Humans might be natural-born computers. Babies, we’ve discovered, are born to count, and now historical analysis suggests that hundreds of years ago, Polynesians on the island of Mangareva counted with a binary system that’s strikingly similar to that used by computers today.
Psychologists Andrea Bender and Sieghard Beller of the University of Bergen in Norway report that the island’s inhabitants needed a number system to log transactions from trade and tributes made to chieftans. So they developed a sort of hybrid approach to keep track of it all.
Philip Ball, writing for Nature News:
They find that the former Mangarevans combined base-10 representation with a binary system. They had number words for 1 to 10, and then for 10 multiplied by several powers of 2. The word takau (which Bender and Beller denote as K) means 10; paua (P) means 20; tataua (T) is 40; and varu (V) stands for 80. In this notation, for example, 70 is TPK and 57 is TK7.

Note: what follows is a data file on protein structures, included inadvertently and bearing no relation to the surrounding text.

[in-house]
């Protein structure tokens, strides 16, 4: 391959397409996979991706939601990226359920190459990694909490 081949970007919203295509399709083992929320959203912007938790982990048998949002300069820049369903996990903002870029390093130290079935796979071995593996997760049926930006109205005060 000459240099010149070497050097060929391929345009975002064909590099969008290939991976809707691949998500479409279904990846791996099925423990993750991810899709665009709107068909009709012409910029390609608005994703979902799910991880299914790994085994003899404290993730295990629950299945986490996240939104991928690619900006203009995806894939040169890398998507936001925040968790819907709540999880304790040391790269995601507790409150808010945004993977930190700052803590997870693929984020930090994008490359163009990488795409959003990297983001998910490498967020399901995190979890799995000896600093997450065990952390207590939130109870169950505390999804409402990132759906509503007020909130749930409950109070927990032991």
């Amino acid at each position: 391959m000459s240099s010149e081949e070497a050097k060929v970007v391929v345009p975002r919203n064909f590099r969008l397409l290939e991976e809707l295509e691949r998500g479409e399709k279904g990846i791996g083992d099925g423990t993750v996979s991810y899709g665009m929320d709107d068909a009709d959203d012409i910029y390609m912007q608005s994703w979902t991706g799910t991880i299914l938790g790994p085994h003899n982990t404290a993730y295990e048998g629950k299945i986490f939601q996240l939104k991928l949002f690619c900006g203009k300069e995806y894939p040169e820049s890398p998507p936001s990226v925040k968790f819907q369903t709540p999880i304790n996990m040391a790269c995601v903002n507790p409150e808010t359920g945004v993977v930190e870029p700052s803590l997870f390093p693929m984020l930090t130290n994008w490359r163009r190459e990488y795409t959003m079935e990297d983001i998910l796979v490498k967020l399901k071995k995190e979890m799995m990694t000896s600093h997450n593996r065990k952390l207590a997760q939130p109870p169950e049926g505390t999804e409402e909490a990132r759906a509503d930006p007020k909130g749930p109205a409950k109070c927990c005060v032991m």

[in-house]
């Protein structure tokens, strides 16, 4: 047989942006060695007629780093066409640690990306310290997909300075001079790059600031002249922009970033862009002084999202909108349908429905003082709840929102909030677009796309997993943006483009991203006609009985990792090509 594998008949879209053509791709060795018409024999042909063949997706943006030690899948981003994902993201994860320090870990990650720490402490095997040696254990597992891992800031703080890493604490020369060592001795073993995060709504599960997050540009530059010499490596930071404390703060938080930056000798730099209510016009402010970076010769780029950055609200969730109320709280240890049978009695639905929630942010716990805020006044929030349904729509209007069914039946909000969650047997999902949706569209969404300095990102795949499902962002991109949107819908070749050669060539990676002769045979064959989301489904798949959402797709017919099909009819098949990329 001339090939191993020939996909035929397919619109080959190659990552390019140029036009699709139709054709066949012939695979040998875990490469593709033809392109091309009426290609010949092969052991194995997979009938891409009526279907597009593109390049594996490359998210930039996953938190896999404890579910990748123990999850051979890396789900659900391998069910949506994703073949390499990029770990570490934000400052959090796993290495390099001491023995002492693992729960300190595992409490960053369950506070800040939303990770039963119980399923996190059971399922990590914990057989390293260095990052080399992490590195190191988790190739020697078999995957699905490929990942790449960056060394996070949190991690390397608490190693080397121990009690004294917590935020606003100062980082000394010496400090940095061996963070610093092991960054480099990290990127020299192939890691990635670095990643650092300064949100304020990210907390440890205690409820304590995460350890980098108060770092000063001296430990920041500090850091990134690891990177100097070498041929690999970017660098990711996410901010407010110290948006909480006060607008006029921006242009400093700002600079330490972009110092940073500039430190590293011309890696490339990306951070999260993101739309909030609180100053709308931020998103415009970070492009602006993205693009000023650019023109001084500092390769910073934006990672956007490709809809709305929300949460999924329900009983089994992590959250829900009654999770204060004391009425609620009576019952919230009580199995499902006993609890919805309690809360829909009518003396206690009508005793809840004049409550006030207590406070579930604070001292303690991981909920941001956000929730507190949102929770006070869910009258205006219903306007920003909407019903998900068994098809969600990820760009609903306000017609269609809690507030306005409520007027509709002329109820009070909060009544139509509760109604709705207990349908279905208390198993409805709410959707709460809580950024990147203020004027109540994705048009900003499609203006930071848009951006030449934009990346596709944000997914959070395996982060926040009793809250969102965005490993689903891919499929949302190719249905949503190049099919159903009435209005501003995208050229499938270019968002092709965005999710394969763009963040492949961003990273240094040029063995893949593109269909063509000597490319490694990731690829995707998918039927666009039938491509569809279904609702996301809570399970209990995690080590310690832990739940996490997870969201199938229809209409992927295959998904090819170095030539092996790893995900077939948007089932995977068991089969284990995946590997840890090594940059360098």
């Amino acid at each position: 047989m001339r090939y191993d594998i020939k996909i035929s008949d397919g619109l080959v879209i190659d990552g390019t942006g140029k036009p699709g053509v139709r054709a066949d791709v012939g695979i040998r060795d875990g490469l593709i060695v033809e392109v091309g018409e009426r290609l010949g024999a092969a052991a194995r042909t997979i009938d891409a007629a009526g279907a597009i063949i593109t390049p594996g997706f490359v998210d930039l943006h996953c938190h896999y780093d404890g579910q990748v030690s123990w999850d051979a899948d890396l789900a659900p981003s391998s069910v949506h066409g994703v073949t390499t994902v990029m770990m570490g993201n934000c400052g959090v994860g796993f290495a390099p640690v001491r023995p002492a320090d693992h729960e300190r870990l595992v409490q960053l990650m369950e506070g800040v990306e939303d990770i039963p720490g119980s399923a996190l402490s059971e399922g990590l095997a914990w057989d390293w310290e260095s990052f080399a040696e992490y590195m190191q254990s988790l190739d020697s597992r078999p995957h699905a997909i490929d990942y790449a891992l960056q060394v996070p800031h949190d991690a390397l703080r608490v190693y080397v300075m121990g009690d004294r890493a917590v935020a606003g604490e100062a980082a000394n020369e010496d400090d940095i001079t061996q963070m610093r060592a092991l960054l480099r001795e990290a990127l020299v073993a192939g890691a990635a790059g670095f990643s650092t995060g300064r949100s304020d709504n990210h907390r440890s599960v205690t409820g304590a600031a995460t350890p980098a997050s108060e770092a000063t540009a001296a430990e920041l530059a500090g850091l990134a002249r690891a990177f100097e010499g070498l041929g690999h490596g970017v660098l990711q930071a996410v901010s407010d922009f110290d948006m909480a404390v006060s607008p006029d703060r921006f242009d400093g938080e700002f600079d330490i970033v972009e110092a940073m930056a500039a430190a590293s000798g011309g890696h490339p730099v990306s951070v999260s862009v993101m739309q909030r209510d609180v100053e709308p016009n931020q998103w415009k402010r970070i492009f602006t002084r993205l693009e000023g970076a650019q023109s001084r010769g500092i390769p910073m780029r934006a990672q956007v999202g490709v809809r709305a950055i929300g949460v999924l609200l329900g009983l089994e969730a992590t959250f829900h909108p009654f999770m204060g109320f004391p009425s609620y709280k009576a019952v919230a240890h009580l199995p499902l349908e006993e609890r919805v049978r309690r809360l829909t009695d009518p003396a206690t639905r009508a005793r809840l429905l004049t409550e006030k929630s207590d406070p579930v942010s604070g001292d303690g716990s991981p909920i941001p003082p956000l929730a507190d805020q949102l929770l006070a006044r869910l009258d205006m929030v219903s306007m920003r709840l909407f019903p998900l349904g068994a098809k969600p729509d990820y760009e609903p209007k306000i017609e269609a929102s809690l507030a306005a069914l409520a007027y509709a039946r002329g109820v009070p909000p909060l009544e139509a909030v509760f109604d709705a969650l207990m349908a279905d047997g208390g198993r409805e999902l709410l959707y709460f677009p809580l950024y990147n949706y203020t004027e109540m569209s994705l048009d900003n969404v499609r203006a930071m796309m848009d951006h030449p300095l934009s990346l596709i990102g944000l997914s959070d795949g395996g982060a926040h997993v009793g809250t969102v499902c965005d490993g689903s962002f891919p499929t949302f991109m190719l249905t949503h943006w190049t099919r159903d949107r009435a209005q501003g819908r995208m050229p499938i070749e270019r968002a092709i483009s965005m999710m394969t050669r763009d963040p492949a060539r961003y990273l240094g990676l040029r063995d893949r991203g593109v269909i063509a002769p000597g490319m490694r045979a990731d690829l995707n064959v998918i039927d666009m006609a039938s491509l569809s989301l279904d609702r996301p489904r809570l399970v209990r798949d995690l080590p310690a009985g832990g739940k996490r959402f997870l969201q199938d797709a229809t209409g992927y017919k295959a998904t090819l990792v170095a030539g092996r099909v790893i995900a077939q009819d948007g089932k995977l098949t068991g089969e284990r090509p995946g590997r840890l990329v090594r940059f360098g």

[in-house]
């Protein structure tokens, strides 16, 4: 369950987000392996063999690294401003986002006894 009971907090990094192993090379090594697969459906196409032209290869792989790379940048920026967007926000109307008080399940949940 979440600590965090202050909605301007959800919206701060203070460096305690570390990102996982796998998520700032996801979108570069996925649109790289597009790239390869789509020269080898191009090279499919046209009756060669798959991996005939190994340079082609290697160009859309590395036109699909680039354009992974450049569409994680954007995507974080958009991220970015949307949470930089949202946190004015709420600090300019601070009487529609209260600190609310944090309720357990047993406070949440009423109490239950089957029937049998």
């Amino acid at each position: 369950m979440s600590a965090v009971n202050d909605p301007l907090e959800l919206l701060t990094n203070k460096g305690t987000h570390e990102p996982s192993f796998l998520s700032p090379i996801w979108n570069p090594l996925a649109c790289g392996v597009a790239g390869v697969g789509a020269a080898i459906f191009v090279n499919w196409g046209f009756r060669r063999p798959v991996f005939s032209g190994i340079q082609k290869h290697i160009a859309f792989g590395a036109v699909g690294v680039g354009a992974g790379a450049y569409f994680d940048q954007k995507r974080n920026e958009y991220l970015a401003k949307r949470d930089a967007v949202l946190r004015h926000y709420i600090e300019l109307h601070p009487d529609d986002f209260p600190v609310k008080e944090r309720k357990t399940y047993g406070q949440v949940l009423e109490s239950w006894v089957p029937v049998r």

Bender and Beller show that this system retains the key arithmetical simplifications of true binary, in that you don’t need to memorize lots of number facts but follow only a few simple rules, such as 2 × K = P and 2 × P = T.
Some cognitive scientists argue this ancient application of binary isn’t unique; the 64 hexagrams in the Chinese text I Ching, for example, have a binary arrangement. Still, it’s exciting to see yet another example of the way different cultures arrive at a cognitive commonality.